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Animal. 2019 May 7:1-9. doi: 10.1017/S1751731119000818. [Epub ahead of print]

The association between faecal host DNA or faecal calprotectin and feed efficiency in pigs fed yeast-enriched protein concentrate.

Author information

1
Nutritional Sciences, School of Biosciences, Sutton Bonington Campus,The University of Nottingham,Leicestershire LE12 5RD,United Kingdom.
2
Animal Production, Welfare and Veterinary Sciences,Harper Adams University,Newport, Shropshire TF10 8NB,United Kingdom.
3
AB Agri Limited,Innovation Way, Lynch Wood, Peterborough PE2 6FL,United Kingdom.
4
AB Vista,Woodstock Ct, Marlborough SN8 4AN,United Kingdom.

Abstract

Gut cell losses contribute to overall feed efficiency due to the energy requirement for cell replenishment. Intestinal epithelial cells are sloughed into the intestinal lumen as digesta passes through the gastrointestinal tract, where cells are degraded by endonucleases. This leads to fragmented DNA being present in faeces, which may be an indicator of gut cell loss. Therefore, measuring host faecal DNA content could have potential as a non-invasive marker of gut cell loss and result in a novel technique for the assessment of how different feed ingredients impact upon gut health. Faecal calprotectin (CALP) is a marker of intestinal inflammation. This was a pilot study designed to test a methodology for extracting and quantifying DNA from pig faeces, and to assess whether any differences in host faecal DNA and CALP could be detected. An additional aim was to determine whether any differences in the above measures were related to the pig performance response to dietary yeast-enriched protein concentrate (YPC). Newly weaned (∼26.5 days of age) Large White × Landrace × Pietrain piglets (8.37 kg ±1.10, n = 180) were assigned to one of four treatment groups (nine replicates of five pigs), differing in dietary YPC content: 0% (control), 2.5%, 5% and 7.5% (w/w). Pooled faecal samples were collected on days 14 and 28 of the 36-day trial. Deoxyribonucleic acid was extracted and quantitative PCR was used to assess DNA composition. Pig genomic DNA was detected using primers specific for the pig cytochrome b ( CYTB ) gene, and bacterial DNA was detected using universal 16S primers. A pig CALP ELISA was used to assess gut inflammation. Dietary YPC significantly reduced feed conversion ratio (FCR) from weaning to day 14 (P0.05). Faecal CALP levels were significantly higher at day 14 compared with day 28, but there was no effect of YPC inclusion and no relationship with FCR. In conclusion, YPC reduced faecal CYTB DNA content and this correlated positively with FCR, but was unrelated to gut inflammation, suggesting that it could be a non-invasive marker of gut cell loss. However, further validation experiments by an independent method are required to verify the origin of pig faecal CYTB DNA as being from sloughed intestinal epithelial cells.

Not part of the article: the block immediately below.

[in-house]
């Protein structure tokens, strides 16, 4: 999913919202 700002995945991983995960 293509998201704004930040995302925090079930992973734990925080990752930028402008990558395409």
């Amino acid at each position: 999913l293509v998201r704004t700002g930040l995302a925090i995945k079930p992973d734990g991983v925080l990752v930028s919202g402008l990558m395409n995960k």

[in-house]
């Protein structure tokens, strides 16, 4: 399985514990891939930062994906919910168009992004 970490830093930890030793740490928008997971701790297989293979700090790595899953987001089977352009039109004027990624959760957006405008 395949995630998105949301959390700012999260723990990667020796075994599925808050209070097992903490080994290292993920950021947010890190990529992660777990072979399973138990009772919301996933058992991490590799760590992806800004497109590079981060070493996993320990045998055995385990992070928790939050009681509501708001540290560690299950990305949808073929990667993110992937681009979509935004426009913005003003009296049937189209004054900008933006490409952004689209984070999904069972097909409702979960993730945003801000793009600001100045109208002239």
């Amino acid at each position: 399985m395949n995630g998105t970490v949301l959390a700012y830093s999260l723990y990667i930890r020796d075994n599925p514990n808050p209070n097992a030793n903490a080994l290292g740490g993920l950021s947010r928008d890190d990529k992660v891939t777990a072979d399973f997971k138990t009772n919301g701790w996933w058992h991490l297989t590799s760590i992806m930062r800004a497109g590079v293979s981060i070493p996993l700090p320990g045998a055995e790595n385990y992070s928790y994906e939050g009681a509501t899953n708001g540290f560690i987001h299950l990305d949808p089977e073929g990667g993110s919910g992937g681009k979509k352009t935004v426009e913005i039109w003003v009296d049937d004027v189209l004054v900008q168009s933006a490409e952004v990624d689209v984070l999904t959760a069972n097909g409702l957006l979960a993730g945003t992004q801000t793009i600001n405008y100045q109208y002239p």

KEYWORDS:

cytochrome b ; faeces; gut; sloughing; swine

PMID:
31062686
DOI:
10.1017/S1751731119000818

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